From my heart to yours
Believe it or not, this is my penultimate Informer article that I offer to you. Where have the last six and half years gone? No, I am not going to write about time, rather I went into my laptop files and brought out my first Informer Article for February 2010. I offer it to you; it may have something to say for us, who are still on the journey.
Today is the 21st January 2010, here I am sitting at my desk in the St Aidan’s minister’s office writing this article for the February edition of the Parish Newsletter. This date is significant to me because on this day in 1979 I was ordained as a minister within the Baptist family of Churches and inducted into my first pastoral charge. In my wildest dreams, I could never have imagined that 31 years later I would be here at St Aidan’s Presbyterian Church, Northcote. I am here, pleased to be here and looking forward to our time together, travelling along unmarked pathways into an unknown future.
Indulge with me for a moment; cast your mind back to the 1970’s in New Zealand:
- What do you remember of the 1970’s?
- What was happening in your life at that time?
- Where were you living?
- Where you part of a church community? If so, what was it like?
I was living in Richmond in Nelson, Fleur and I had three children. The church community I was minister of, had a range of age groups with a flourishing Sunday School, Youth Group, Girl’s Brigade Company and two services on a Sunday. New music was coming into the Church, instruments other than piano and organ were used, and this changed our worship services. The church had no photocopier, just a Gestetner copying machine that spread ink everywhere including my shirts. Computers were the stuff of science fiction and mobile phones along with the Internet were not even part of our thinking.
In New Zealand society, the place of the church was still respected. There was no Sunday trading apart from the odd dairy and families enjoyed being together on Sundays. By and large traditional values were still valued and the main line denominations were honoured as the custodians of community spiritual life and vitality.
Unfortunately for various reasons, here and there groups left the mainline denominations creating new congregations of the Pentecostal or Charismatic flavour.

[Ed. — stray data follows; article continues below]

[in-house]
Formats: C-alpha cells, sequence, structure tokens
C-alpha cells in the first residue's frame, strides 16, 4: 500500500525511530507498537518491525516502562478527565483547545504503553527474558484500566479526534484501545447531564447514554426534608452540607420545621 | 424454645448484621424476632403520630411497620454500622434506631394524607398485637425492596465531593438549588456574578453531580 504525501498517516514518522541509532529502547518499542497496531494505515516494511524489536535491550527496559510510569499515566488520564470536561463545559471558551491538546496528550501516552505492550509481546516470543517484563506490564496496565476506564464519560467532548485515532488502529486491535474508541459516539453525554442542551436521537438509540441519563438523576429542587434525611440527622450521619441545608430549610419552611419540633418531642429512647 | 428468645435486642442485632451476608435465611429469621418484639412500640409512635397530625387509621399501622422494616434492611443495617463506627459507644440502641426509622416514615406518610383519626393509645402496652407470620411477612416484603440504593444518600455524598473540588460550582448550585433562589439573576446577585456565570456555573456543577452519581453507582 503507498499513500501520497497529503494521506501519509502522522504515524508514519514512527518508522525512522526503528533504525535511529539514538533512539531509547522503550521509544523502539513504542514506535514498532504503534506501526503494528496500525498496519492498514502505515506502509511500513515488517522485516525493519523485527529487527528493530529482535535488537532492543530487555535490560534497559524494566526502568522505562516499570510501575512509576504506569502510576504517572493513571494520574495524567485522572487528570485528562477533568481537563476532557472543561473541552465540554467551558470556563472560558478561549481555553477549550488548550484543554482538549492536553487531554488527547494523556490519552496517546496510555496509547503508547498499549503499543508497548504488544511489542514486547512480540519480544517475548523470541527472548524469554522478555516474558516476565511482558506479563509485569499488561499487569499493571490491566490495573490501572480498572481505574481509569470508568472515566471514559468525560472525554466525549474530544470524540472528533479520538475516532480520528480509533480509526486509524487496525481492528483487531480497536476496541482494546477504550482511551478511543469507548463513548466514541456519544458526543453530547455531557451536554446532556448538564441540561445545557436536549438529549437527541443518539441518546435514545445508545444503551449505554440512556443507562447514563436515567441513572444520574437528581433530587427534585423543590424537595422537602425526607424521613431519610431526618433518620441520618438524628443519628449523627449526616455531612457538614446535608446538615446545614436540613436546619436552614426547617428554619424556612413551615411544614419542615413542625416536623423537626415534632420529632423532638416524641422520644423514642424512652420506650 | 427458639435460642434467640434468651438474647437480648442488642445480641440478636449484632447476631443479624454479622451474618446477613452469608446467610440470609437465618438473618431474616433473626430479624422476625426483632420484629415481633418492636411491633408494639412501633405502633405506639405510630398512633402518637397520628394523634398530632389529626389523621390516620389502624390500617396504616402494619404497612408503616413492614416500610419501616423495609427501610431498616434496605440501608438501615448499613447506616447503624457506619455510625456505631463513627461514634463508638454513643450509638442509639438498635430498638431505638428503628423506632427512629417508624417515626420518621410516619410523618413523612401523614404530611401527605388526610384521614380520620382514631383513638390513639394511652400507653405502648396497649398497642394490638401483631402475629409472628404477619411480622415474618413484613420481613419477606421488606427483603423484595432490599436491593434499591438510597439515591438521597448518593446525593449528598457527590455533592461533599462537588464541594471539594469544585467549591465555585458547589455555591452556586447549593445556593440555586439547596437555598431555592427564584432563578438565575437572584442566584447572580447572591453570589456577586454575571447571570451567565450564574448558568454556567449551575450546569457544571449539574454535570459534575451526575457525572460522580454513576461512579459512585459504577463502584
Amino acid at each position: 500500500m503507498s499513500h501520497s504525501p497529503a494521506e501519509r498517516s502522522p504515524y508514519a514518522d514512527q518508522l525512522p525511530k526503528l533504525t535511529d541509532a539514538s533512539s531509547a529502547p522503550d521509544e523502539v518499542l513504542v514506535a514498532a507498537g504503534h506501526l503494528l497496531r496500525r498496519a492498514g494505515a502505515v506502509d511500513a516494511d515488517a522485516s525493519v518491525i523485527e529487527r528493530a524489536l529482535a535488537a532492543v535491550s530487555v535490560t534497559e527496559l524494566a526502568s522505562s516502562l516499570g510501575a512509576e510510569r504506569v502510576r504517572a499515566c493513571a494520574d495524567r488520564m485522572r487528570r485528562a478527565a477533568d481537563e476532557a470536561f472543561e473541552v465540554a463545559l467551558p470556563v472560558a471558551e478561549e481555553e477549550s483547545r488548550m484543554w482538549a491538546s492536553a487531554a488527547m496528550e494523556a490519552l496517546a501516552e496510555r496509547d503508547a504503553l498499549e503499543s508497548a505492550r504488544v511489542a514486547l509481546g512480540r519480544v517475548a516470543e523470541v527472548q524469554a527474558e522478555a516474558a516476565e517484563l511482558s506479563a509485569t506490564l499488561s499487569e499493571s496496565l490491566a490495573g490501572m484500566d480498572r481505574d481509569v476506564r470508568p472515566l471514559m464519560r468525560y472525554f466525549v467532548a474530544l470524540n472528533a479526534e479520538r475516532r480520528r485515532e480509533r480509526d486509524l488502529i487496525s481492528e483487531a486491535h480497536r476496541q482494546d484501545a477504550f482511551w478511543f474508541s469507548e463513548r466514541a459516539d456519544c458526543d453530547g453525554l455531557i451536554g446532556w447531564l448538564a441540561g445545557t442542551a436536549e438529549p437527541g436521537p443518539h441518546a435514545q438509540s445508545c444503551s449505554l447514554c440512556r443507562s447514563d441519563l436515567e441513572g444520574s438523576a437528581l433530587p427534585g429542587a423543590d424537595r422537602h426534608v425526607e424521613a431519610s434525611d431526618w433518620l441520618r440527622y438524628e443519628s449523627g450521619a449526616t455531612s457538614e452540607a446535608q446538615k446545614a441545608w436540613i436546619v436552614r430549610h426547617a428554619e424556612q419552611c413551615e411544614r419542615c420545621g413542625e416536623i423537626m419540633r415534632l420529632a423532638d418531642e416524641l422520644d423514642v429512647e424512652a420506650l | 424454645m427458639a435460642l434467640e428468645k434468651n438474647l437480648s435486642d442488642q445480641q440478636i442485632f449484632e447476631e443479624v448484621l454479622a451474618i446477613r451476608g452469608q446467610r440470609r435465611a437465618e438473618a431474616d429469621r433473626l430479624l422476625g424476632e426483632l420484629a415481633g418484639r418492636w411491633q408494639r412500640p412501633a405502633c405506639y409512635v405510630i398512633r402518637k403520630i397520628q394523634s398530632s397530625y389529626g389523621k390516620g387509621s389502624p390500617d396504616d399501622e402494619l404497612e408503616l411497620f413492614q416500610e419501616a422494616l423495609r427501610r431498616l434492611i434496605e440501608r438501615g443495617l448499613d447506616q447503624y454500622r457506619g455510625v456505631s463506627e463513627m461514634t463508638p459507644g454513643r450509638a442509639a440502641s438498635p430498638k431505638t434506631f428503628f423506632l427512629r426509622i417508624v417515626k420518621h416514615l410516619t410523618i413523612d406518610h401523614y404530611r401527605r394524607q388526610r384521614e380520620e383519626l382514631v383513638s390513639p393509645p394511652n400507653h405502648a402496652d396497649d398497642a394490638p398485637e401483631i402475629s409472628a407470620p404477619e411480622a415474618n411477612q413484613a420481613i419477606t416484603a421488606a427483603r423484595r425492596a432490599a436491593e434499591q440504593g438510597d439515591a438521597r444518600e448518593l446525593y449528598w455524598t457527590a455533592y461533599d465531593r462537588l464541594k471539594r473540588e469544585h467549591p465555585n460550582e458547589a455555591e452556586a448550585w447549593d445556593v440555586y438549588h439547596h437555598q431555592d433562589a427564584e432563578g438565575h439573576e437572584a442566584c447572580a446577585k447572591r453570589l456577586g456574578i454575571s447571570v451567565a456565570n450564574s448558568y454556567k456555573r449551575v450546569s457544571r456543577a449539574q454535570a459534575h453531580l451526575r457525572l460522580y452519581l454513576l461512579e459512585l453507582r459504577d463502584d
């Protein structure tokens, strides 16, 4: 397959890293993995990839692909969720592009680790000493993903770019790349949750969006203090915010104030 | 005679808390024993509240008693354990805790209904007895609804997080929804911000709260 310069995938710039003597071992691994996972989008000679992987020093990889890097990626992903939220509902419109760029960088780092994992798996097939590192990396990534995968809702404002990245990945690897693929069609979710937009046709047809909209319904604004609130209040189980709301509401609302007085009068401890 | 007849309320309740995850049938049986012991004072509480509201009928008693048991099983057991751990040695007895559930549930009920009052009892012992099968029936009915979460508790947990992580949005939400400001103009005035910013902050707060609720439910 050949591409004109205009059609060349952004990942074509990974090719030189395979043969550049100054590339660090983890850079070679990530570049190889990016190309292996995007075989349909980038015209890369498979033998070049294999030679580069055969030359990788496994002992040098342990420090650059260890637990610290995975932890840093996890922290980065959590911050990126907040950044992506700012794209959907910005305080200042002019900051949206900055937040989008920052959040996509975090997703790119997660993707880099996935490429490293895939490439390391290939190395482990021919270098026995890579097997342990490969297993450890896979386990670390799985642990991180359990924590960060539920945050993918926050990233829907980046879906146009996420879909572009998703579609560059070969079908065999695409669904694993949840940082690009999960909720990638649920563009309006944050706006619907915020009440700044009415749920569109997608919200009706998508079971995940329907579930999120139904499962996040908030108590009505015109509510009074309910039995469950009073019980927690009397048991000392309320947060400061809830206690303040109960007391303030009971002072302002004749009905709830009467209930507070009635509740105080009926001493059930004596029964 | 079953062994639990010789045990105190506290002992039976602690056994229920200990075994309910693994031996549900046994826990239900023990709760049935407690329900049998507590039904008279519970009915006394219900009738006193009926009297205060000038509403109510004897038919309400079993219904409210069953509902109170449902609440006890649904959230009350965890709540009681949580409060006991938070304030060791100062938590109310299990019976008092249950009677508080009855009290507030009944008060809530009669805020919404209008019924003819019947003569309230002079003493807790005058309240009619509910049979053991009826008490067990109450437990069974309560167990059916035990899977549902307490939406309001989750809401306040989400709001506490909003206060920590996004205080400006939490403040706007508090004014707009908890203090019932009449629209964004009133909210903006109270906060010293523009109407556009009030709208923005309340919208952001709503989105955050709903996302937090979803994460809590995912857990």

Come with me 31 years. Today our New Zealand Society is radically changed; it is like we are living in a different country, in fact we are. Space forbids a full critique of this societal transformation, however through this period the church finds itself removed from the centre to the edge, to the margins of our society. Some may say New Zealand society is now secular, or is it?
Of course you may have the idea that the church should still be the only voice speaking on moral and spiritual values. In a different era it was so; it will never again have that privileged place. What right do we have to be top dog, to tell others how to live their lives?
The church, by that I include all denominations, finds itself in a different place. There is the renaissance of Maori Spirituality, and other religions whose voice is being heard, Islam, Buddhist along with New Age Spirituality. The church is just one voice in this multi – cultural, ethnic and pluralistic society, which is New Zealand in the 21st Century.
One of the most noticeable aspects, which have a bearing on us as a community of faith, is spirituality. It seems each way we turn we are seeing and hearing of spirituality. Even this morning on the TV news there was a Maori Blessing held at dawn at the AMI Stadium in Christchurch.
This is a reminder that the church no longer has a monopoly on the sacred, and yes, there is a revival of spirituality in our society, which in one sense has bypassed the church. In particular the mainline churches are not seeing increased attendances; rather it is the opposite. No longer is spirituality the prerogative of the church, the by-product of religious life and devotion. We now have to face the fact that spirituality is itself larger, greater and has never been able to be contained by any particular church or religion.
This new spirituality is not centrally co-ordinated, with a head office in Wellington; rather it is indigenous to people, flowing naturally from within the soul of a person seeking new meaning for their spiritual needs first, with little regard for institutional requirements.